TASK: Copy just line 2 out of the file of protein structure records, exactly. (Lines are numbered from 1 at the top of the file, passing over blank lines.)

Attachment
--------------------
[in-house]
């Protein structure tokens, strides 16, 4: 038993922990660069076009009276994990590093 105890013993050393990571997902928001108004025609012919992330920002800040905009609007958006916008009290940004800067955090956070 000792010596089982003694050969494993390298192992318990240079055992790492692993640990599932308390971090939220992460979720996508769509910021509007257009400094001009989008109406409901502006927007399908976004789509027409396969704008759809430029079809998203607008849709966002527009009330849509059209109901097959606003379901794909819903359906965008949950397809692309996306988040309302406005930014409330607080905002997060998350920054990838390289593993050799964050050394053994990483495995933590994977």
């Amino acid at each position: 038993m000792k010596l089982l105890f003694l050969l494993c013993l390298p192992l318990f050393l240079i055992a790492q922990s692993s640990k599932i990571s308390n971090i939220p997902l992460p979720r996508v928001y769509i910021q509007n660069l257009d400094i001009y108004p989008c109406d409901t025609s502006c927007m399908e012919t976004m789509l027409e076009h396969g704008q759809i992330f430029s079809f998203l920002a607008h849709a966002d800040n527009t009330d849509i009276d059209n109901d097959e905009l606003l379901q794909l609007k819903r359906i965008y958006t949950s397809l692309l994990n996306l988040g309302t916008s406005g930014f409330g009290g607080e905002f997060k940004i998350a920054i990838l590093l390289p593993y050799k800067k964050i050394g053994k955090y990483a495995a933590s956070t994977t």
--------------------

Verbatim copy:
């Protein structure tokens, strides 16, 4: 038993922990660069076009009276994990590093 105890013993050393990571997902928001108004025609012919992330920002800040905009609007958006916008009290940004800067955090956070 000792010596089982003694050969494993390298192992318990240079055992790492692993640990599932308390971090939220992460979720996508769509910021509007257009400094001009989008109406409901502006927007399908976004789509027409396969704008759809430029079809998203607008849709966002527009009330849509059209109901097959606003379901794909819903359906965008949950397809692309996306988040309302406005930014409330607080905002997060998350920054990838390289593993050799964050050394053994990483495995933590994977």